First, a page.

“Wine” These Programs Are Important

So what’s the big deal about glass bottles? Well, the manufacturing of the glass bottle makes up more than 50% of the carbon footprint of one bottle of wine — not to mention the added carbon emissions caused by shipping & transporting so many heavy bottles. Simply put, the Solutionists mentioned above (and more!) recognize the reusability of glass, as well as the potential to eliminate much of these associated carbon emissions. By bringing back and adapting onto circular systems from the past (i.e. the “milkman” model), these companies are showing us that we can collectively make a huge impact by making some seemingly small changes in our behavior. Gotham Project estimates that their return program has saved over five million single-use bottles from being tossed in the trash — close to the total number of bottles drank by Americans last year!

It’s important to note that programs like these rely on our collective participation: If no one brings back their bottles to the store, then companies like Good Goods and Gotham Project have none to circulate. Considering that only around 30% of glass is actually recycled, recycling is wishful thinking at this point; but building systems that give continued life to usable materials, and that encourage us all to work together towards protecting the planet, is how we can create lasting change. It’s about a change in mindset, recognizing that the materials we often throw away without a second thought can actually be used again and again to help us avoid more waste in the long run.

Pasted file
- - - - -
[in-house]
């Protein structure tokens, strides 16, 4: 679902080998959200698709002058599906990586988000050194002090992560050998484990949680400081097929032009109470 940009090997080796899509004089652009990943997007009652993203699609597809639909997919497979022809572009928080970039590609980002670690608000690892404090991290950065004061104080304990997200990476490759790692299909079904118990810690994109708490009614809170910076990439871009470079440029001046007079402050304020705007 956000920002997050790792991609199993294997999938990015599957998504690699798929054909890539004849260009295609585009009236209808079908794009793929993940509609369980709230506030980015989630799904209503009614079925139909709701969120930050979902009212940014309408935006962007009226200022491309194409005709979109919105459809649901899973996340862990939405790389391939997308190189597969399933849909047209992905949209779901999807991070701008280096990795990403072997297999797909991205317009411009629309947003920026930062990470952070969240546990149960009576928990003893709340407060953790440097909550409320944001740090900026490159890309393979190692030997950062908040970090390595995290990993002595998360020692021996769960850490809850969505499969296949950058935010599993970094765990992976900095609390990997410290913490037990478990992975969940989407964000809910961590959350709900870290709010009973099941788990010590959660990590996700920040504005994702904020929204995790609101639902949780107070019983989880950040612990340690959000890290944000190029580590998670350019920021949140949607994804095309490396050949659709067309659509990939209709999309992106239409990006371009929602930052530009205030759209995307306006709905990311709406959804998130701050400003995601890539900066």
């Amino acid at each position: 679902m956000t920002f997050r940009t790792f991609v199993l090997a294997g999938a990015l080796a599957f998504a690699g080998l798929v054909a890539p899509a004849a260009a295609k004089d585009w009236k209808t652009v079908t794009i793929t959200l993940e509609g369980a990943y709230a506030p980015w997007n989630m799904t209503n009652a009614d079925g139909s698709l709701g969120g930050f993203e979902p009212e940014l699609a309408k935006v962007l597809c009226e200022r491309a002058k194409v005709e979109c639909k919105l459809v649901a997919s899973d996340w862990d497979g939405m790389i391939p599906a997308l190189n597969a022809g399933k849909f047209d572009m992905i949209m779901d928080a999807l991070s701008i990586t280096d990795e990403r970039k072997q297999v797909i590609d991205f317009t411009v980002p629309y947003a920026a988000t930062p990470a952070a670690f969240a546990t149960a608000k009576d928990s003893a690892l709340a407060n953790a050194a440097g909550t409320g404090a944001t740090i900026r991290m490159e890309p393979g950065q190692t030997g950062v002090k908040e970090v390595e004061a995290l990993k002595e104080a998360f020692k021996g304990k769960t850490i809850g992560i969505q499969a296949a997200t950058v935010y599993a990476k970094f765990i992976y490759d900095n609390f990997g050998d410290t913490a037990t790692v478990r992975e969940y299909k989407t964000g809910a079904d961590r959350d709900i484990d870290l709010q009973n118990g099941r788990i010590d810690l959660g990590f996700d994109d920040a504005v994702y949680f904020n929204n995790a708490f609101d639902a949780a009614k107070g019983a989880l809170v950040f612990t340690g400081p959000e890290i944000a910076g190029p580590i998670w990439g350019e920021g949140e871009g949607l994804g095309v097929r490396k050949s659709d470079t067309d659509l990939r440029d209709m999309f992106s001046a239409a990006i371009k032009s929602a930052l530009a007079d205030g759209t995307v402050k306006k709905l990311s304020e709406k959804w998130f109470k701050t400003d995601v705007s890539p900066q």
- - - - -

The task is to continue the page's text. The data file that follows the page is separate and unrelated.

It can be a bit difficult to shift your perspective at first, living in a society that encourages convenience and disposability over mindful purchasing and longevity… Only 2% of consumer packing today is reusable, so it’s clear that at the highest levels, our current system does not support sustainability. But that doesn’t mean that solutions aren’t out there! Companies like Good Goods and Gotham Project are setting an example for businesses everywhere, showing us that it’s entirely possible to turn a profit while utilizing systems that don’t harm the environment; and they need our support, so that these more eco-friendly methods can one day replace the outdated practices of the past (and present).

How You Can Help

By supporting initiatives like bottle returns and wine on tap, you can help fuel the shift towards sustainability. It’s not solely about Chardonnay — there are ways to reuse almost everything, everywhere! 

  • At home, try to repurpose glass containers like sauce jars to hold household items or things like homemade salad dressing. You can also take those jars to a bulk store near you (here’s a handy locator), where you can purchase tons of foods & ingredients without the plastic packaging.
  • Instead of paper towels, try cutting up some old clothes/sheets/cloth towels into squares or strips to clean up messes, which can easily be thrown in the laundry. This keeps those textiles out of the landfill and saves you money in the long run!
  • Get creative! There are countless ways to use “disposable” materials in crafts, gift wrapping, etc. A quick google search for “how to reuse ____” will yield a ton of different results — here’s a helpful article for how to reuse 13 things you would normally throw away.
  • Try turning to TikTok for inspiration. I can’t believe how many zero waste life hacks I see on there! Look up hashtags like #reuse and #zerowaste; and if you’re able, consider supporting some TikTok small businesses who turn used stuff into new.